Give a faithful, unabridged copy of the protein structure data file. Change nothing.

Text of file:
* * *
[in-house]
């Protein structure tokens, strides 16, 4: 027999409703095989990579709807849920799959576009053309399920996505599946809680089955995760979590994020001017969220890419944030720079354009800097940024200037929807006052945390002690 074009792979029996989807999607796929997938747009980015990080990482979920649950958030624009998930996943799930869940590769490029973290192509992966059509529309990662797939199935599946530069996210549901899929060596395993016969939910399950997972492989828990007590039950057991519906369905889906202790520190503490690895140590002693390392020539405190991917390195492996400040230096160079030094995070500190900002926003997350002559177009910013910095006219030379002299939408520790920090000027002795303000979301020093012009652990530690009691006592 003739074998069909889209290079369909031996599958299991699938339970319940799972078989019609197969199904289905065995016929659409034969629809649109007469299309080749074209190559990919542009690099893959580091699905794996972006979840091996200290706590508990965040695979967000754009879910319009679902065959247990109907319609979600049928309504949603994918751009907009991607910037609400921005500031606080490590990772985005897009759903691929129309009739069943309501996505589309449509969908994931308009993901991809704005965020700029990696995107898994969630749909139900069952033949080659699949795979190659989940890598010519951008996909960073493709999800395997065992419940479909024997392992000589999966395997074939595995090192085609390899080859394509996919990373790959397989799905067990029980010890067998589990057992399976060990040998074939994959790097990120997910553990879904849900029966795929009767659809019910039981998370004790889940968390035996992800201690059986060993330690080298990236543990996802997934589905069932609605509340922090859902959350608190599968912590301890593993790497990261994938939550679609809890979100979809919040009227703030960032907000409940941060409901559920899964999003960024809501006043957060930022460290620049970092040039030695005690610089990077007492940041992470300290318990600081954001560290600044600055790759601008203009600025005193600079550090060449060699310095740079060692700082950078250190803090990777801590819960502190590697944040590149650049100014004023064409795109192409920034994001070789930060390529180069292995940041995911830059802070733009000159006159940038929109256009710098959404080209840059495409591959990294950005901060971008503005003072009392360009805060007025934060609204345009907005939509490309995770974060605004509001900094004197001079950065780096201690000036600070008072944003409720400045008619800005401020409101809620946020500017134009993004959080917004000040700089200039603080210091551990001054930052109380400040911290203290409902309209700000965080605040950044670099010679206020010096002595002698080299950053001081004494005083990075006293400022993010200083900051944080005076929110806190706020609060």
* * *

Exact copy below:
[in-house]
């Protein structure tokens, strides 16, 4: 027999409703095989990579709807849920799959576009053309399920996505599946809680089955995760979590994020001017969220890419944030720079354009800097940024200037929807006052945390002690 074009792979029996989807999607796929997938747009980015990080990482979920649950958030624009998930996943799930869940590769490029973290192509992966059509529309990662797939199935599946530069996210549901899929060596395993016969939910399950997972492989828990007590039950057991519906369905889906202790520190503490690895140590002693390392020539405190991917390195492996400040230096160079030094995070500190900002926003997350002559177009910013910095006219030379002299939408520790920090000027002795303000979301020093012009652990530690009691006592 003739074998069909889209290079369909031996599958299991699938339970319940799972078989019609197969199904289905065995016929659409034969629809649109007469299309080749074209190559990919542009690099893959580091699905794996972006979840091996200290706590508990965040695979967000754009879910319009679902065959247990109907319609979600049928309504949603994918751009907009991607910037609400921005500031606080490590990772985005897009759903691929129309009739069943309501996505589309449509969908994931308009993901991809704005965020700029990696995107898994969630749909139900069952033949080659699949795979190659989940890598010519951008996909960073493709999800395997065992419940479909024997392992000589999966395997074939595995090192085609390899080859394509996919990373790959397989799905067990029980010890067998589990057992399976060990040998074939994959790097990120997910553990879904849900029966795929009767659809019910039981998370004790889940968390035996992800201690059986060993330690080298990236543990996802997934589905069932609605509340922090859902959350608190599968912590301890593993790497990261994938939550679609809890979100979809919040009227703030960032907000409940941060409901559920899964999003960024809501006043957060930022460290620049970092040039030695005690610089990077007492940041992470300290318990600081954001560290600044600055790759601008203009600025005193600079550090060449060699310095740079060692700082950078250190803090990777801590819960502190590697944040590149650049100014004023064409795109192409920034994001070789930060390529180069292995940041995911830059802070733009000159006159940038929109256009710098959404080209840059495409591959990294950005901060971008503005003072009392360009805060007025934060609204345009907005939509490309995770974060605004509001900094004197001079950065780096201690000036600070008072944003409720400045008619800005401020409101809620946020500017134009993004959080917004000040700089200039603080210091551990001054930052109380400040911290203290409902309209700000965080605040950044670099010679206020010096002595002698080299950053001081004494005083990075006293400022993010200083900051944080005076929110806190706020609060």